Wednesday, December 5th, 2007 at 7:12 pm in Uncategorized.
One of the staples of the Winter Meetings is a half-hour, informal gathering with 29 of baseball’s 30 managers (Dodgers manager Joe Torre never attends). It’s usually bland and lacking in anything controversial, but that wasn’t the case in Tony La Russa’s session today.
La Russa lambasted third baseman Scott Rolen, with whom he’s feuded for more than a year. Rolen remains on the trading block, and he’ll have to stay there; can’t imagine he can return after these comments.
Q: If the situation is serious enough that would like you to explore it, what can you or do you do to remedy that?
La Russa: Well, you know, I’ve had a long career, and I can’t remember ever being the combination of mystified and concerned that I am about this situation. Because speaking for any level of the organization, he has received first-class consideration, respect, gratuities. … I think he needs to understand that our Cardinals have given him a lot since he’s gotten there. He’s been given a contract; he’s been given a couple of World Series, he’s been given a World Series championship, been a part of it, and he’s given back some. But he needs to give back more. And so, we need him.
Q: Based on what you’re saying, why would the club just not say, you’re under contract, we have an obligation to you, you have an obligation to us; this is the way it’s going to be. … Why accomodate him?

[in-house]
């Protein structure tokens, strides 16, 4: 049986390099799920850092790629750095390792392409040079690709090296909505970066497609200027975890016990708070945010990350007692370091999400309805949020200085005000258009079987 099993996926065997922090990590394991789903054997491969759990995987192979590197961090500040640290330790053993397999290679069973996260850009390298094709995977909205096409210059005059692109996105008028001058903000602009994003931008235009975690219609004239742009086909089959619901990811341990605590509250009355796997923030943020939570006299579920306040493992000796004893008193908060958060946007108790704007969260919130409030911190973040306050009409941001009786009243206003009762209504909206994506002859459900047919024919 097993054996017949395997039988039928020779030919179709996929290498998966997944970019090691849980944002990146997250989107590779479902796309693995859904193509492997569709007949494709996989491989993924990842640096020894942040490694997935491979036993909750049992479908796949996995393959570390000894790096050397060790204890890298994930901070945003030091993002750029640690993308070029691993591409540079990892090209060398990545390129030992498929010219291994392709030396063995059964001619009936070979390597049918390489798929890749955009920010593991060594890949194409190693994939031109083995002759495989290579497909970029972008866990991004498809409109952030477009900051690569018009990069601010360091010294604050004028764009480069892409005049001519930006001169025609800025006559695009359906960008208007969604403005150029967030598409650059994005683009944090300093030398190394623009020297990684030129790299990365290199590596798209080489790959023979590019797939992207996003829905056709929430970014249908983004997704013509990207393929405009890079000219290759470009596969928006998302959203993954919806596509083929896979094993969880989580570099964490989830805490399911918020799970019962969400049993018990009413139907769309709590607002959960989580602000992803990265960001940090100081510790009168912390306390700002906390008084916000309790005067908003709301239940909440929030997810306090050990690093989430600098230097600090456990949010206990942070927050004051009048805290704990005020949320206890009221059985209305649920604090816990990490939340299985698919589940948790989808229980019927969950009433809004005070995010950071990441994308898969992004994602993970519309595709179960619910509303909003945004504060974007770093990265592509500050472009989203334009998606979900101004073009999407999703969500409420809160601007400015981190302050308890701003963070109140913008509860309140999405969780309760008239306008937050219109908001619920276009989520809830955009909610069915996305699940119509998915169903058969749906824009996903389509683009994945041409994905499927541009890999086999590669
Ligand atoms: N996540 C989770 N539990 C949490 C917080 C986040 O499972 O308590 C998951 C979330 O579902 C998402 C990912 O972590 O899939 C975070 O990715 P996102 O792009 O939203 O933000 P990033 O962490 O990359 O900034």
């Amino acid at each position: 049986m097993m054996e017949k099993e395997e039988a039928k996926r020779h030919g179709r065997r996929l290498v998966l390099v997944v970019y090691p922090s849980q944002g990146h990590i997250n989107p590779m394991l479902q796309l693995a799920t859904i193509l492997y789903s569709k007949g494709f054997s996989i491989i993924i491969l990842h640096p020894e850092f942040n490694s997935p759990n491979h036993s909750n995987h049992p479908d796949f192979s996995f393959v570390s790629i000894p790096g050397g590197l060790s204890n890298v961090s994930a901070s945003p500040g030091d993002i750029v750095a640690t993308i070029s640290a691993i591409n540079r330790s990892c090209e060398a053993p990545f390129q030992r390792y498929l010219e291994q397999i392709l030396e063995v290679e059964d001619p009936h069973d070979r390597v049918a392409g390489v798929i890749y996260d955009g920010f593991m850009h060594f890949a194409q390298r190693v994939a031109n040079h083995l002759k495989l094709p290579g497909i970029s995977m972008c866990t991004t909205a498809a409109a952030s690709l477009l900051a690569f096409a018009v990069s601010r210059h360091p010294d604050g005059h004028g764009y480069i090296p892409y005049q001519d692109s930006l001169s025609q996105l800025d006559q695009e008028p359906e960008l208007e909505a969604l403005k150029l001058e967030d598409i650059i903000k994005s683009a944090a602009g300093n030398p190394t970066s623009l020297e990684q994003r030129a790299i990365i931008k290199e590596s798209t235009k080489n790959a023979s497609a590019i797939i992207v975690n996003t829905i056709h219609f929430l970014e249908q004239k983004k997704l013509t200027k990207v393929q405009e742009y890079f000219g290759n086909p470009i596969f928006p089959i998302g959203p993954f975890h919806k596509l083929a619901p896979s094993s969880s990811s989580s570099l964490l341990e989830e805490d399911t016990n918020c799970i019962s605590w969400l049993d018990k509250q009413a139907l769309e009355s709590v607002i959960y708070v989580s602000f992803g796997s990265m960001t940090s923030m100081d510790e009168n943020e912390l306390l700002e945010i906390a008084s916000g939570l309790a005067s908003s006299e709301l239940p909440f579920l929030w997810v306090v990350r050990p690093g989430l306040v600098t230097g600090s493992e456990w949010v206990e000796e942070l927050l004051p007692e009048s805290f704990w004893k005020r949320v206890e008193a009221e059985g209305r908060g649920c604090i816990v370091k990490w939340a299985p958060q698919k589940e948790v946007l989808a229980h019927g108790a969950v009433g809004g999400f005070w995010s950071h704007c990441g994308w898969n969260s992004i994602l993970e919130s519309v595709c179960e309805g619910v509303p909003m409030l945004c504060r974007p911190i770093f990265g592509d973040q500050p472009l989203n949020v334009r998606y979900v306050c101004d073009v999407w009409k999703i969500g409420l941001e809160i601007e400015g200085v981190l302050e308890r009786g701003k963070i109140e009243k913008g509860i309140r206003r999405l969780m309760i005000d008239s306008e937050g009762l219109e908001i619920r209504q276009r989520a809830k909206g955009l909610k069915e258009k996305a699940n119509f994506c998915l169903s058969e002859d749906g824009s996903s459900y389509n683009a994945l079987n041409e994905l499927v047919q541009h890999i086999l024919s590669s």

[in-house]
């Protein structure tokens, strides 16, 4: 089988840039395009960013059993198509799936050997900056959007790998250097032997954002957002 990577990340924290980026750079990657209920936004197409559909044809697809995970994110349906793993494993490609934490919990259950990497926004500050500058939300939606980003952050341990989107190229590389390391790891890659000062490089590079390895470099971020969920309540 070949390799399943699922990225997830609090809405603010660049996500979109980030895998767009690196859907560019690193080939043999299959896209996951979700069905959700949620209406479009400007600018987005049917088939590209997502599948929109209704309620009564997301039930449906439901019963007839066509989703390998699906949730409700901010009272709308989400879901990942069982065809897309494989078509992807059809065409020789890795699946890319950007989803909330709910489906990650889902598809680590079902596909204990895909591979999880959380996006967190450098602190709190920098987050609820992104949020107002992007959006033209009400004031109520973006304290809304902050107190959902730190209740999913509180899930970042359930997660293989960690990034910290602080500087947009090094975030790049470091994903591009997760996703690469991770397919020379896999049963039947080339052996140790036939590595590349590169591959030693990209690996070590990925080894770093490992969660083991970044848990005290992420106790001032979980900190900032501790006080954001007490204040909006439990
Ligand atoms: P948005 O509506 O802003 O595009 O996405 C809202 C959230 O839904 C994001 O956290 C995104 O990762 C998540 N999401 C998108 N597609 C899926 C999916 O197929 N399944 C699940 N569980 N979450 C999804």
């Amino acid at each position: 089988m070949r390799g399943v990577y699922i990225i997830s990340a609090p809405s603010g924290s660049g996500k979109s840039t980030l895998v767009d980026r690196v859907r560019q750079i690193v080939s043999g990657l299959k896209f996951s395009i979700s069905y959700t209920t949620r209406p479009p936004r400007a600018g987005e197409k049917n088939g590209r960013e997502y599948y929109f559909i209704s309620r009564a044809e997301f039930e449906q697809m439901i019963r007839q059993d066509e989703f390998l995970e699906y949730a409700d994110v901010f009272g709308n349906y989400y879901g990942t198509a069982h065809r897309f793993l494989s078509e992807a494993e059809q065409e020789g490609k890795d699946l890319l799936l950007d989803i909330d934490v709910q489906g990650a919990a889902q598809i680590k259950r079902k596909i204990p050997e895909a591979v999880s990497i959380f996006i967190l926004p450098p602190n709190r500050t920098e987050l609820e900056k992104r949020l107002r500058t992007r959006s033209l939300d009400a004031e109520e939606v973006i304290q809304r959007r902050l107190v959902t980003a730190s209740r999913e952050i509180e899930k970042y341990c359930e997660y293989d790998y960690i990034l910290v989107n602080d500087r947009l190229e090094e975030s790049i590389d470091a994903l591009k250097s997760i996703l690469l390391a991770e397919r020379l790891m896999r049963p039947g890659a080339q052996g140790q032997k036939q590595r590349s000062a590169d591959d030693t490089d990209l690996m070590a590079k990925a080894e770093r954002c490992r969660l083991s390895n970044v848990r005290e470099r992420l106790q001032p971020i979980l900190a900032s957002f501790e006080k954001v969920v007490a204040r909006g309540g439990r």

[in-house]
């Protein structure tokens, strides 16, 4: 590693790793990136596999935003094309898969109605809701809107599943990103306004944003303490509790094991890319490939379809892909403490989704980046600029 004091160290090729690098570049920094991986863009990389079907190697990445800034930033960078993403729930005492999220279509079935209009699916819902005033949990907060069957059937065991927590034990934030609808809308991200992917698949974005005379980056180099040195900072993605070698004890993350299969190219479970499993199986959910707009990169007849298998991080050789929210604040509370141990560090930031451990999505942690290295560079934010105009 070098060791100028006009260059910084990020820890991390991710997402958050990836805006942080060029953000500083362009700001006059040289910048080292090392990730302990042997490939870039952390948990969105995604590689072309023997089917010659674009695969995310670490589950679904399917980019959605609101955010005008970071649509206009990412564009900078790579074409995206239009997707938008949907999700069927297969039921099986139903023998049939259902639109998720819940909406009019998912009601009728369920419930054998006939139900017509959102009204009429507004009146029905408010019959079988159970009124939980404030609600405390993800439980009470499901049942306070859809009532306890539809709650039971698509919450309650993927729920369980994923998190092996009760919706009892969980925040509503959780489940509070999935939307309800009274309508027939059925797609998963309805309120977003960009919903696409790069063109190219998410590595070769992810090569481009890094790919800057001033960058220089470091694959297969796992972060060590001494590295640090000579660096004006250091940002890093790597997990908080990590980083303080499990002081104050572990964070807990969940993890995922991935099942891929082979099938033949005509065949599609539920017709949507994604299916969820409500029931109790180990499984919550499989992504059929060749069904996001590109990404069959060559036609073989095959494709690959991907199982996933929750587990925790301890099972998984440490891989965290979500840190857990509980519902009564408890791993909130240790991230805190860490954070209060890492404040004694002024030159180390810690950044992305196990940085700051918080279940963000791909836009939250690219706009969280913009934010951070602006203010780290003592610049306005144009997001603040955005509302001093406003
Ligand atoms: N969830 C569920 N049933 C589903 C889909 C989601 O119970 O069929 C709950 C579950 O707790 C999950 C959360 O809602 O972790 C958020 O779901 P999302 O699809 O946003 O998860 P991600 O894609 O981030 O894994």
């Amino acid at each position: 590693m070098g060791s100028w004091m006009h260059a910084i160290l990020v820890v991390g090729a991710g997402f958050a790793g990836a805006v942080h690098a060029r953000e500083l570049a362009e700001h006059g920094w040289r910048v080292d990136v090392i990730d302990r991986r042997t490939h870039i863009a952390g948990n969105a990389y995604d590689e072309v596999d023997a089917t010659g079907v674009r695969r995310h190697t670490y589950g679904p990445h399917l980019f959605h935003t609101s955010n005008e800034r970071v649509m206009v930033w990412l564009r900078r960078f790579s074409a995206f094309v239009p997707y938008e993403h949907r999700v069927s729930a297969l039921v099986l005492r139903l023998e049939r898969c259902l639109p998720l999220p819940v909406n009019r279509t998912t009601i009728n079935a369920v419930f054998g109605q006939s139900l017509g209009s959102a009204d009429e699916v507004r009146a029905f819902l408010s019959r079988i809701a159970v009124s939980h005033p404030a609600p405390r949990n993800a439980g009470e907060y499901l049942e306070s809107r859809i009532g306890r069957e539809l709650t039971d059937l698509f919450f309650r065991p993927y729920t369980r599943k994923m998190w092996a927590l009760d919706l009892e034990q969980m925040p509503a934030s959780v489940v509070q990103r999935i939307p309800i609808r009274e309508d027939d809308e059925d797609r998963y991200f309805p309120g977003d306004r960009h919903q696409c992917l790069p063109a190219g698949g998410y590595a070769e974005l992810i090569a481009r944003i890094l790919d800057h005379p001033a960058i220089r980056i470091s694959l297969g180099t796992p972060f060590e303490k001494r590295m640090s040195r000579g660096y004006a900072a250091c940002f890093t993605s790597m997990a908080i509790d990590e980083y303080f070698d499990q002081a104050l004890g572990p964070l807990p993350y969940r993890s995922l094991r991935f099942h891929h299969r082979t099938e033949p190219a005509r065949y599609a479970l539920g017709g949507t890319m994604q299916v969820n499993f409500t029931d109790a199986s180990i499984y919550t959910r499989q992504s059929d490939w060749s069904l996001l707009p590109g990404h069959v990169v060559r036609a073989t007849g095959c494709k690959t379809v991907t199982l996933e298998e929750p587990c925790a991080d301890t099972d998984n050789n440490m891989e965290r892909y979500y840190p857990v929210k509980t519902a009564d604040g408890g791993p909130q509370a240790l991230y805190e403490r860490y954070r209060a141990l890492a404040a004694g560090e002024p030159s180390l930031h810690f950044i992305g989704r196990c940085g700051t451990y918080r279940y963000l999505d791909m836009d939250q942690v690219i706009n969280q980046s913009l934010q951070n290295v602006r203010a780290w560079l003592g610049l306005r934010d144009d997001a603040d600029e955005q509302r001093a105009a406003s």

La Russa: You said it perfectly. Speaking for me, and I think that I haven’t heard anybody say this differently, there’s absolutely no intention to accomodate Scott. I mean, that’s not how you run an organization. The idea is to accommodate the St. Louis Cardinals, our team. Our responsibility [is] to our players and to the competition. So no, I don’t want to accomodate Scott.
Q: Do you think barring a trade, your next conversation with him is spring training?
A: You know, I’ve tried to converse. … I told somebody the other day, I can make a list of 50 respect points that this man has been given by our organization. It’s time for him to give back. … He’s got a contract to play, and we need him to play. And he’s going to be treated very honestly. If he plays hard, and plays as well as he can, he plays. And if he doesn’t, he can sit. If he doesn’t like it, he can quit.